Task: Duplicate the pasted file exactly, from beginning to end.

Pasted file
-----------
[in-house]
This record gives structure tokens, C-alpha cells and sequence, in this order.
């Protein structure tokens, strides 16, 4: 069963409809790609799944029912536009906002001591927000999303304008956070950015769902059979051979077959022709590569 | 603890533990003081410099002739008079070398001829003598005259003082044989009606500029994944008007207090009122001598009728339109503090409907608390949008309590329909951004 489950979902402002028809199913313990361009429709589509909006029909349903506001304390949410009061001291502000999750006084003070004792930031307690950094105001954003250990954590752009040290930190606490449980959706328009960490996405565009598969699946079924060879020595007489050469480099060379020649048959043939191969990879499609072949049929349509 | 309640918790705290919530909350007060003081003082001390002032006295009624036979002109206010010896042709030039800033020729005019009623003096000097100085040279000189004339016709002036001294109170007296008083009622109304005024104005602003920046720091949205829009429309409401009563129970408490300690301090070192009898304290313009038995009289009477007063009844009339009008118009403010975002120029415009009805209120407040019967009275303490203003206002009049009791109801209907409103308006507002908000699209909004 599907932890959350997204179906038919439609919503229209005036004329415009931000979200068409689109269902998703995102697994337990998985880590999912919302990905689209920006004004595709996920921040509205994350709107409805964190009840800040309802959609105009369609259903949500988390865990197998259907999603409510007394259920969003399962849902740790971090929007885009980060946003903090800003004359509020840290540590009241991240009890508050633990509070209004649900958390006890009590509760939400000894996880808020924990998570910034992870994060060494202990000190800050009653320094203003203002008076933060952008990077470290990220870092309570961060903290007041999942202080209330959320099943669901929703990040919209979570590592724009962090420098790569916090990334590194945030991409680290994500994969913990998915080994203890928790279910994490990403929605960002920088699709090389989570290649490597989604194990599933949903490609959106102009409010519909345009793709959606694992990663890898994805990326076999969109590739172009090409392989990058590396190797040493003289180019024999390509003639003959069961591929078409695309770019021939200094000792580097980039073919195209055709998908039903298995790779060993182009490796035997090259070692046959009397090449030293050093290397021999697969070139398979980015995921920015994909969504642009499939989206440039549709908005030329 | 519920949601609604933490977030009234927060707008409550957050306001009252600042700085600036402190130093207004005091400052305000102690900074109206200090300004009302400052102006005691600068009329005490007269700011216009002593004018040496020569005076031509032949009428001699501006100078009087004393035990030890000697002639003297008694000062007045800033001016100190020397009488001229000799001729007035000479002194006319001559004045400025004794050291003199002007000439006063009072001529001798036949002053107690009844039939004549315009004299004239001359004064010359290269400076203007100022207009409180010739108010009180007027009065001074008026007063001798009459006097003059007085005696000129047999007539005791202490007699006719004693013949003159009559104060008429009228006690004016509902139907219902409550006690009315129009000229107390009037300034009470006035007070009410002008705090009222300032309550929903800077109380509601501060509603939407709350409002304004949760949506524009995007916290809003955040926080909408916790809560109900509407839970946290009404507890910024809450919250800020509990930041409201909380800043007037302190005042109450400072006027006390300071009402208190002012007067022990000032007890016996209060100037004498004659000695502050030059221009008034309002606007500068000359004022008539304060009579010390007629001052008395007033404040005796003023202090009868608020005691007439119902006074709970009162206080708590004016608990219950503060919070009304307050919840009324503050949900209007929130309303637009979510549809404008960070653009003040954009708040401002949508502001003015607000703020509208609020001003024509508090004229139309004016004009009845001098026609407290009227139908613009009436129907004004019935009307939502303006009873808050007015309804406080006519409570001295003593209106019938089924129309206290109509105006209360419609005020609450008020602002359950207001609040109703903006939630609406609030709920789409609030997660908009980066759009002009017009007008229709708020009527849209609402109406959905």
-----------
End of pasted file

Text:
[in-house]
This record gives structure tokens, C-alpha cells and sequence, in this order.
């Protein structure tokens, strides 16, 4: 069963409809790609799944029912536009906002001591927000999303304008956070950015769902059979051979077959022709590569 | 603890533990003081410099002739008079070398001829003598005259003082044989009606500029994944008007207090009122001598009728339109503090409907608390949008309590329909951004 489950979902402002028809199913313990361009429709589509909006029909349903506001304390949410009061001291502000999750006084003070004792930031307690950094105001954003250990954590752009040290930190606490449980959706328009960490996405565009598969699946079924060879020595007489050469480099060379020649048959043939191969990879499609072949049929349509 | 309640918790705290919530909350007060003081003082001390002032006295009624036979002109206010010896042709030039800033020729005019009623003096000097100085040279000189004339016709002036001294109170007296008083009622109304005024104005602003920046720091949205829009429309409401009563129970408490300690301090070192009898304290313009038995009289009477007063009844009339009008118009403010975002120029415009009805209120407040019967009275303490203003206002009049009791109801209907409103308006507002908000699209909004 599907932890959350997204179906038919439609919503229209005036004329415009931000979200068409689109269902998703995102697994337990998985880590999912919302990905689209920006004004595709996920921040509205994350709107409805964190009840800040309802959609105009369609259903949500988390865990197998259907999603409510007394259920969003399962849902740790971090929007885009980060946003903090800003004359509020840290540590009241991240009890508050633990509070209004649900958390006890009590509760939400000894996880808020924990998570910034992870994060060494202990000190800050009653320094203003203002008076933060952008990077470290990220870092309570961060903290007041999942202080209330959320099943669901929703990040919209979570590592724009962090420098790569916090990334590194945030991409680290994500994969913990998915080994203890928790279910994490990403929605960002920088699709090389989570290649490597989604194990599933949903490609959106102009409010519909345009793709959606694992990663890898994805990326076999969109590739172009090409392989990058590396190797040493003289180019024999390509003639003959069961591929078409695309770019021939200094000792580097980039073919195209055709998908039903298995790779060993182009490796035997090259070692046959009397090449030293050093290397021999697969070139398979980015995921920015994909969504642009499939989206440039549709908005030329 | 519920949601609604933490977030009234927060707008409550957050306001009252600042700085600036402190130093207004005091400052305000102690900074109206200090300004009302400052102006005691600068009329005490007269700011216009002593004018040496020569005076031509032949009428001699501006100078009087004393035990030890000697002639003297008694000062007045800033001016100190020397009488001229000799001729007035000479002194006319001559004045400025004794050291003199002007000439006063009072001529001798036949002053107690009844039939004549315009004299004239001359004064010359290269400076203007100022207009409180010739108010009180007027009065001074008026007063001798009459006097003059007085005696000129047999007539005791202490007699006719004693013949003159009559104060008429009228006690004016509902139907219902409550006690009315129009000229107390009037300034009470006035007070009410002008705090009222300032309550929903800077109380509601501060509603939407709350409002304004949760949506524009995007916290809003955040926080909408916790809560109900509407839970946290009404507890910024809450919250800020509990930041409201909380800043007037302190005042109450400072006027006390300071009402208190002012007067022990000032007890016996209060100037004498004659000695502050030059221009008034309002606007500068000359004022008539304060009579010390007629001052008395007033404040005796003023202090009868608020005691007439119902006074709970009162206080708590004016608990219950503060919070009304307050919840009324503050949900209007929130309303637009979510549809404008960070653009003040954009708040401002949508502001003015607000703020509208609020001003024509508090004229139309004016004009009845001098026609407290009227139908613009009436129907004004019935009307939502303006009873808050007015309804406080006519409570001295003593209106019938089924129309206290109509105006209360419609005020609450008020602002359950207001609040109703903006939630609406609030709920789409609030997660908009980066759009002009017009007008229709708020009527849209609402109406959905």